Cerclage was highly associated with an increased risk of cervical laceration, with a 3.7-fold increased risk in nulliparous women (adjusted OR 3.7, 95% CI 1.1–12.8) and a 12.7-fold increased risk in multiparous women (adjusted OR 12.7, 95% CI 5.7–28.2; Table 3).
In current obstetric practice with less episiotomy and forceps use combined with an increased cesarean delivery rate, previously reported risk factors for third- and fourth-degree lacerations continue to be significantly associated with risk of laceration. These include nulliparity,11,15 increasing gestational age,16 increasing birth weight,4,7,15 operative vaginal delivery,4,7,15,17 increasing length of the second stage of labor,7,11,18 and episiotomy.4,14,17,19 Ethnic variability also has been reported with higher risks among women of non-African American ethnicity,20 particularly among Asian women.5 In addition, cervical lacerations represent a complication that is not well-detailed in the literature. From our sizeable patient population, we determined a major risk factor for cervical lacerations to be cervical cerclage. Other risk factors included epidural use in nulliparous women and, among multiparous patients, age 20 years or younger, oxytocin use, and vacuum vaginal delivery were identified.
A decreased association of third- or fourth-degree lacerations was identified among patients with epidural, which is something not previously reported. Epidural use is associated with a longer second stage of labor and higher rates of operative vaginal delivery, both of which increase the risk of perineal lacerations.21,22 In a multivariable model controlling for these variables, our reported lower risk of third- or fourth-degree lacerations associated with epidural use perhaps might also be explained by having more controlled crowning and delivery of the head with resulting fewer lacerations.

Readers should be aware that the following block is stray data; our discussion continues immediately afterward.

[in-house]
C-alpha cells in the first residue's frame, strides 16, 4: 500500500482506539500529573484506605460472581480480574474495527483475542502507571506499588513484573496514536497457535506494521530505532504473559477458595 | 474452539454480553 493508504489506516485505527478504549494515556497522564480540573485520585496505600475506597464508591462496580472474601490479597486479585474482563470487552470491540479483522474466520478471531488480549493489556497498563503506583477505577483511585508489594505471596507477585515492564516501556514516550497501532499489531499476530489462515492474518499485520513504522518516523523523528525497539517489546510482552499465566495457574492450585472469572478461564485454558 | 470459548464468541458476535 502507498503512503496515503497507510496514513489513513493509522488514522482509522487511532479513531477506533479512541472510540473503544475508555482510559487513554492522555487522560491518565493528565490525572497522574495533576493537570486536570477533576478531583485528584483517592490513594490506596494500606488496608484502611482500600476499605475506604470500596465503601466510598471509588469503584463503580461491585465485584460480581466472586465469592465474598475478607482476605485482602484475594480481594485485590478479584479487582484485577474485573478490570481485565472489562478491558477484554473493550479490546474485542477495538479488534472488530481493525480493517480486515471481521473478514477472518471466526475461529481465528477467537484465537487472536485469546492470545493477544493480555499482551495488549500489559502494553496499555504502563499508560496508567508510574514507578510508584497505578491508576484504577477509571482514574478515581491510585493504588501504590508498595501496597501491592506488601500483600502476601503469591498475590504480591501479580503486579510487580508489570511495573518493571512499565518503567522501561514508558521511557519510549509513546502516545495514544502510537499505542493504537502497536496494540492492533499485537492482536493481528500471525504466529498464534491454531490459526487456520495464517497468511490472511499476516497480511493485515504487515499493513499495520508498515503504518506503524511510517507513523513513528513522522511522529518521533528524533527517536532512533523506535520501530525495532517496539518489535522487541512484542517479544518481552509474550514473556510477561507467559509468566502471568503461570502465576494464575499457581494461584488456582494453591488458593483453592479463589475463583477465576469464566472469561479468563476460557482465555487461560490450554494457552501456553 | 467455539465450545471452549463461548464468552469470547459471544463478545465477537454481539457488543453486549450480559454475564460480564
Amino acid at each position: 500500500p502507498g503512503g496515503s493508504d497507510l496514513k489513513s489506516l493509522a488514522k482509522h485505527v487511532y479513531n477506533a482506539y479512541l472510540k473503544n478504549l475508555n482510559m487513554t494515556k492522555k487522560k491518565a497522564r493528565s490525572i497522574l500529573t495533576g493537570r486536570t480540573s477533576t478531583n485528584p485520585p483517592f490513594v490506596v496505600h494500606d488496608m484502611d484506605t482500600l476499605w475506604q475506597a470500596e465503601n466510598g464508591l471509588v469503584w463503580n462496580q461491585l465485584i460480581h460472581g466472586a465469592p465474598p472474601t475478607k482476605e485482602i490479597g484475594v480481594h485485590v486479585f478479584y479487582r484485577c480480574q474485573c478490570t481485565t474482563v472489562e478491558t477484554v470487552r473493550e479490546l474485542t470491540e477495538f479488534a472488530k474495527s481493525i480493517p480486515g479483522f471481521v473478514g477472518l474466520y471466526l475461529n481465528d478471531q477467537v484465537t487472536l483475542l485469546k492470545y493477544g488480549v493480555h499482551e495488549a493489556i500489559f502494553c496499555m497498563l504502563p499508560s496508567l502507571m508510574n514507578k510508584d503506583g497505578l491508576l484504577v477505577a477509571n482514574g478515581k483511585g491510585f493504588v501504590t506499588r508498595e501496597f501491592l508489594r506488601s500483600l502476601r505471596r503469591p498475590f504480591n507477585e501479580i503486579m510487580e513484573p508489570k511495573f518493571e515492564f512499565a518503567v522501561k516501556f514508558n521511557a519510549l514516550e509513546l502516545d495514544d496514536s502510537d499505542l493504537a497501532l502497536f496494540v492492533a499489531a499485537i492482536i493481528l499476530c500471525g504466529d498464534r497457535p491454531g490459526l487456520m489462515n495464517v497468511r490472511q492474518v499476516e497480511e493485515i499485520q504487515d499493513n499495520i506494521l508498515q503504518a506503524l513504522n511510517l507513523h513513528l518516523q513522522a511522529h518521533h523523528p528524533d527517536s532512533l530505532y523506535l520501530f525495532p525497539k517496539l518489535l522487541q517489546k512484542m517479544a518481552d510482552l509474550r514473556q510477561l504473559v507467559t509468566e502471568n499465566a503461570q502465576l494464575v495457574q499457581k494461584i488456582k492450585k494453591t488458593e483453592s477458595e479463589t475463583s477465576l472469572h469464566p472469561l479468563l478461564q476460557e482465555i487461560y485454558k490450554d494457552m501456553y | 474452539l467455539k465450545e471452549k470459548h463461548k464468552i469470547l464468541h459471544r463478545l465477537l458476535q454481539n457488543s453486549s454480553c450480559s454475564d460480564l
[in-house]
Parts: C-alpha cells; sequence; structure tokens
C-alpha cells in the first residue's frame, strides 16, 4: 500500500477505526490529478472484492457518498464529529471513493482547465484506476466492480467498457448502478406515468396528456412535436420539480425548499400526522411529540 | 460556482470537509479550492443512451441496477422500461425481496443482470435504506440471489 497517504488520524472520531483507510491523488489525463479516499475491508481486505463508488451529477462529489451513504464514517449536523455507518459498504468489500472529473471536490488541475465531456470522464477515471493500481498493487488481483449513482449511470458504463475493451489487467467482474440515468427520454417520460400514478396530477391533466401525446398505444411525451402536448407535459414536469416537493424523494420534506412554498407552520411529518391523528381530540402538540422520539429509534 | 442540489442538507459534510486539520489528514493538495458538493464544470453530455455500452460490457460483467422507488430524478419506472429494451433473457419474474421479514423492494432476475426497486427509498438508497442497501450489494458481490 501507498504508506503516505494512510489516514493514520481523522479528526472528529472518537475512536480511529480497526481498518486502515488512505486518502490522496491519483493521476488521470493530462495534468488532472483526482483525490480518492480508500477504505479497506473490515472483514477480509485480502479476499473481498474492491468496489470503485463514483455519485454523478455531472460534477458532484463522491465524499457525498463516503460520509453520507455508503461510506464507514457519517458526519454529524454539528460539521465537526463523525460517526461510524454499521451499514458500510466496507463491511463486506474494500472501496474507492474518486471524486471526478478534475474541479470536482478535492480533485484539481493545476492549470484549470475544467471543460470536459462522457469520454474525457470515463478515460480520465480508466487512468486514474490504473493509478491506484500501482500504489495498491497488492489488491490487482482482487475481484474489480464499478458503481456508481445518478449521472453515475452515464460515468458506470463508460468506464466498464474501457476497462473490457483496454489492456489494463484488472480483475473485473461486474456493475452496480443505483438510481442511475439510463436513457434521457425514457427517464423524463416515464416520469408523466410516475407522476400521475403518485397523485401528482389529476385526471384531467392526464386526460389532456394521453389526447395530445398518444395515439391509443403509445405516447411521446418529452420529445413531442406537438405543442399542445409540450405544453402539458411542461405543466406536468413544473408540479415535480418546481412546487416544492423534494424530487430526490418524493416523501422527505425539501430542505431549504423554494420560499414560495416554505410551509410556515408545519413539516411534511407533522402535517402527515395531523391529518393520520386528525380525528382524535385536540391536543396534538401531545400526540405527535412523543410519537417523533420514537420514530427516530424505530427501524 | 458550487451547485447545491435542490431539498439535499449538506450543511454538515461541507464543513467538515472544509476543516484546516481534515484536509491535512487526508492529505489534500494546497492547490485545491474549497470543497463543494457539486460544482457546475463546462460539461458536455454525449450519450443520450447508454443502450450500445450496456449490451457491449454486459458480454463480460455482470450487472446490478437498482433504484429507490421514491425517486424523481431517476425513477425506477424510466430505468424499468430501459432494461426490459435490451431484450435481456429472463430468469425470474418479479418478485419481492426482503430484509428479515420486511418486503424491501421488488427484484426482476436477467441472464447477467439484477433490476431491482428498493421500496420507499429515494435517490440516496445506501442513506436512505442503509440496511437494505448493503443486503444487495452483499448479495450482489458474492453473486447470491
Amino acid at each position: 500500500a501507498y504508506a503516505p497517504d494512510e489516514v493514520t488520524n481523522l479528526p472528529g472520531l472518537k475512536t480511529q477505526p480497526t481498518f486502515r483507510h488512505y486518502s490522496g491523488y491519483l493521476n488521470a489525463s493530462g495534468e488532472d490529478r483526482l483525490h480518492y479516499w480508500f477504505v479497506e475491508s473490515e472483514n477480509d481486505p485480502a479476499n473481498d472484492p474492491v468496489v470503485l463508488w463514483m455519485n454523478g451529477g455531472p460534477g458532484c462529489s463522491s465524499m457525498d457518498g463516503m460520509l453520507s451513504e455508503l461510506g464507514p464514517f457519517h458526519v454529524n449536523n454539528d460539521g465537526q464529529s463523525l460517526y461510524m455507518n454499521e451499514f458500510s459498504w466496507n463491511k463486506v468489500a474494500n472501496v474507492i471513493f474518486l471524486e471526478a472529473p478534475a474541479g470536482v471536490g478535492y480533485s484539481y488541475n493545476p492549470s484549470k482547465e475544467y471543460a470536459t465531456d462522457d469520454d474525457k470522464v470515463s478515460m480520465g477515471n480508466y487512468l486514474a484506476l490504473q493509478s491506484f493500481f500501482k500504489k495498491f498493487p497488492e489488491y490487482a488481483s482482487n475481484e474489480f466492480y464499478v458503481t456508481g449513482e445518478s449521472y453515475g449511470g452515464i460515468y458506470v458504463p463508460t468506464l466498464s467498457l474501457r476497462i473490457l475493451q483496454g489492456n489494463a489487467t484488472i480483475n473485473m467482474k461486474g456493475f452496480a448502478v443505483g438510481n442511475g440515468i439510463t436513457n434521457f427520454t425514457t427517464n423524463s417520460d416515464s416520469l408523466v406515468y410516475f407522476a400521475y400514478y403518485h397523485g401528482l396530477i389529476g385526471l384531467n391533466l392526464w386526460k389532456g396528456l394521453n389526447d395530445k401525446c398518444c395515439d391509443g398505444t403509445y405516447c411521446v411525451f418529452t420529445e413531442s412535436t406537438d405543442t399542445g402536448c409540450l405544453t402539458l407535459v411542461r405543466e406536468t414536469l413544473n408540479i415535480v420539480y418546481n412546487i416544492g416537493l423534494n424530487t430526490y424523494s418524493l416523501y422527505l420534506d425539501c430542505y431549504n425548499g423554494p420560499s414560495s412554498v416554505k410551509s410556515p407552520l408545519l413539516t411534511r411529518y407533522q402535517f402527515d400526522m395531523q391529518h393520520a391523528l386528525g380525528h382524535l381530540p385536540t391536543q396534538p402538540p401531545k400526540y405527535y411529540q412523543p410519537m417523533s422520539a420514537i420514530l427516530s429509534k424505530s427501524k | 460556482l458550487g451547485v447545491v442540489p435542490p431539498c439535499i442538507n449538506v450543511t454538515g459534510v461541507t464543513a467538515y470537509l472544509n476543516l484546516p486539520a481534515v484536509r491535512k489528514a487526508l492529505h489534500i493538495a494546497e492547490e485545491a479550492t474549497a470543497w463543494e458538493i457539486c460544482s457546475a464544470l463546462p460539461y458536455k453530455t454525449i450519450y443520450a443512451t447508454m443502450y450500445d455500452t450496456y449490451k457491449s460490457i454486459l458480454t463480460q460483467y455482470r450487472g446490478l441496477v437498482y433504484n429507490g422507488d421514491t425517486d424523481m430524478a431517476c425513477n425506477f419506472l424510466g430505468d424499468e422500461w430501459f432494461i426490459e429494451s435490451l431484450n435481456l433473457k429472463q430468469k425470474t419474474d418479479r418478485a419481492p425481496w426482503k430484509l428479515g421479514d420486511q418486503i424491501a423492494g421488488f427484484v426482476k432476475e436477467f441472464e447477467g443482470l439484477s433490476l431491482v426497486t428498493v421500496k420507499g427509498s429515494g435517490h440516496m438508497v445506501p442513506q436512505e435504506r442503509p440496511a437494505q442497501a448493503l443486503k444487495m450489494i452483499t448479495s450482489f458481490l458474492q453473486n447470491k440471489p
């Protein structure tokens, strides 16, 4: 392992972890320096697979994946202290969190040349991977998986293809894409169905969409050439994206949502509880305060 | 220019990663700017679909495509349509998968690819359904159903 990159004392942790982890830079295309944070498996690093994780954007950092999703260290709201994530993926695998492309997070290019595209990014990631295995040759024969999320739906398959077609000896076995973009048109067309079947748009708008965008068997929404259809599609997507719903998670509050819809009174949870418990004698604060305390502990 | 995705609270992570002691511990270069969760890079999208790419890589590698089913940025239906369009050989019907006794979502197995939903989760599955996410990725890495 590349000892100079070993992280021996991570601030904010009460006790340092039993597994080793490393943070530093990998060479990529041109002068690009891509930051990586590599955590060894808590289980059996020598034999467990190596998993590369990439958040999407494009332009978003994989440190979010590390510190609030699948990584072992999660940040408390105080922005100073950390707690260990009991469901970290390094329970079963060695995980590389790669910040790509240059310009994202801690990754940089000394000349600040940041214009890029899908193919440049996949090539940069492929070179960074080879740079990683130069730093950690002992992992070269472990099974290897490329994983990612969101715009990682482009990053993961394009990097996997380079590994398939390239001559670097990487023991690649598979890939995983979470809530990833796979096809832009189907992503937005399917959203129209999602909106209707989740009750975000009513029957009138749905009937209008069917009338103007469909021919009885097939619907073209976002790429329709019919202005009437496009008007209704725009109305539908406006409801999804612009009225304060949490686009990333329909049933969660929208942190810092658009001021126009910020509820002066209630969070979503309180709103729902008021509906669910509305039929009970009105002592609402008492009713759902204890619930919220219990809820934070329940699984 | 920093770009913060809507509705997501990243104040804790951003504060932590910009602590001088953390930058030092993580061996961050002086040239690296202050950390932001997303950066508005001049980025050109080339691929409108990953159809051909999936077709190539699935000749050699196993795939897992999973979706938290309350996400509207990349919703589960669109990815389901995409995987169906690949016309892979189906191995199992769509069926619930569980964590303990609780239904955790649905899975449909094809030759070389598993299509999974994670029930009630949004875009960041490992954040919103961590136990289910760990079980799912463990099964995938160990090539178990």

We found third- or fourth-degree lacerations to be highly associated with episiotomy use: 2.4-fold in nulliparous women and 4.4-fold in multiparous women. More than 62% of women with third- or fourth-degree lacerations had episiotomies performed (1,575 of 2,516 patients); this is concerning given clear published recommendations for restrictive episiotomy use.6 It can be postulated that in a scenario involving a patient with key clinical characteristics (eg, nulliparity, increased gestational age, increased fetal weight, and increased duration of the second stage of labor), an obstetrician would be inclined to undertake clinical actions to facilitate a vaginal delivery, proceeding with episiotomy and use of vacuum or forceps. Our data provide more support and strongly confirm the practice of restrictive episiotomy in modern obstetrics.